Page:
We know temperature increases alone could substantially reduce our water supplies. For example, warmer weather causes snowpack and stream water to evaporate faster and forests to consume more water. A simple assessment by Denver Water found that a 5˚F warming, which is the median projection for Denver’s mountain watersheds in the next fifty years, could reduce Denver’s water supply by 14 percent—enough water for more than 100,000 households. It would take a significant increase in precipitation to offset those losses from warming.
Marc Waage #2:
No-regrets strategies are rooted in increasing a water provider’s flexibility and diversity while preserving and developing options to deal with changing conditions. No-regrets solutions include maintaining or improving water systems’ operational flexibility to adapt to changing conditions, as well as developing a diverse portfolio of resource options.
Brad Udall: Water in the Rockies—A Twenty-First-Century Zero-Sum Game
We are already seeing the effects of climate change in Colorado and around the West. Temperatures have warmed by over 2˚F since 1970. Spring runoff is occurring earlier in almost all snowmelt basins in the West. A greater proportion of our annual precipitation is now coming as rain instead of snow, even at our highest elevations. Forest fires in the West since 1986 are significantly bigger, longer, and more destructive, and these changes highly correlate to warmer temperatures. Droughts are more severe and last longer. The recent mountain pine beetle epidemic—caused partly by climate change, partly by natural cycle, and partly by human fire management—is now at 2 million acres and is fundamentally changing our mountain landscapes and mountain hydrology.
John Daly: Zephyr to Zion—Train Of Thoughts in A Warming West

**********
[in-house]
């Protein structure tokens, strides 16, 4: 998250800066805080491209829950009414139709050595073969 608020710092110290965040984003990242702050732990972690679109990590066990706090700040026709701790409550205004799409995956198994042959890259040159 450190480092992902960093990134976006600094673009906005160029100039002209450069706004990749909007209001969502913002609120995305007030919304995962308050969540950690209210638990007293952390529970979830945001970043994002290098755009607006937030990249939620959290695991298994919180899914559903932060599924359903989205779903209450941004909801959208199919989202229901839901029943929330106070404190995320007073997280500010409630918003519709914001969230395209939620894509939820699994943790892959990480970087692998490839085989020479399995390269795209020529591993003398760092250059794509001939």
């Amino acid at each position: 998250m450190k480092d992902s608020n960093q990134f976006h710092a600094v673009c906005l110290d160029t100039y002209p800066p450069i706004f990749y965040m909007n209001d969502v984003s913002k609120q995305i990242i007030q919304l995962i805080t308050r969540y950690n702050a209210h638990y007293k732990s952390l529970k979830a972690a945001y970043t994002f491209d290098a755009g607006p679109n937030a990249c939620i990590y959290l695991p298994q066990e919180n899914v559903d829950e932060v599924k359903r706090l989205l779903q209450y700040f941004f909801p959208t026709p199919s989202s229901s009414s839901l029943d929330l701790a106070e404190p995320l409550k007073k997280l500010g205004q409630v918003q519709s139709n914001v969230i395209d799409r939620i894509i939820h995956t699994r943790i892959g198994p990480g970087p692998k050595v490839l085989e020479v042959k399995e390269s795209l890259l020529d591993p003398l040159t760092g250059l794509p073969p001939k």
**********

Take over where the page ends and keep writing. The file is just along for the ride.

In a warming world, it’s an ominous harbinger of things to come. A recent Massachusetts Institute of Technology study found that if our current rates of carbon emission remain unchanged, the planet could see a temperature hike of nearly 10˚F, a staggering jump. What chance is there, then, for these iconic western pine forests and all that awe-inspiring wildlife?
How can it be that public opinion lags so far behind reality? Here’s my perspective: the nosedive of the journalism world is directly undermining the quality and quantity of climate-related information US citizens consume. Consider the findings of the 2009 State of the News Media report from the Pew Research Center’s Project for Excellence in Journalism. The report found that the journalism world, like the financial sector, is in a meltdown. The global economic downturn is hammering the very advertisers that fund most news outlets.
Tim Sullivan: The New Land Imperative—Land Conservation and Climate Change
There is no question that severe climate change poses the greatest threat to the survival of species and ecosystems in the grasslands, but it would be a grave mistake to severely damage the resilience of native grasslands in the process of addressing climate change. Increased conversion of native grasslands to grow biofuels, and increased fragmentation of remaining intact lands by wind turbines that have been placed without adequate planning, will reduce the ability of grassland species and systems to adapt to changes in climate.
James R. Udall: The Big Bonfire—What Colorado Can Learn From the Samso Experiment
The irony is that the West’s renewable resources are better than Denmark’s. Far better. In many parts of the Great Plains, each square mile gets swept by $5 million worth of untapped wind power per year. The solar flux raining down on the desert southwest is worth $2 million per square mile per year. Within ten miles of Medicine Bow, Wyoming, you could plant enough wind turbines to run the entire state. At noon on a sunny day, there’s fifty horsepower of sunlight striking your south-facing roof. But drowning in fossil fuels, we turn our back to the sun. Coal stymies wind. Natural gas blocks biomass.
Of course, in a crisis, people and policies can change. In 2008, $17 billion worth of wind was installed in the United States. Many legislatures have adopted mandatory renewable-energy standards. Rural electric utilities promote geothermal heating, solar, and small-scale hydropower. Rifle and Eagle, Colorado, have announced plans for multimillion solar farms.
And my favorite quote was from Soren Hermanson (who headed up The Samso Experiment), as quoted by James R. Udall:
“Don’t fret about the polar bar. Don’t think global and act local. Just act local. If enough of us do, then somebody we might do something good for the polar bear.”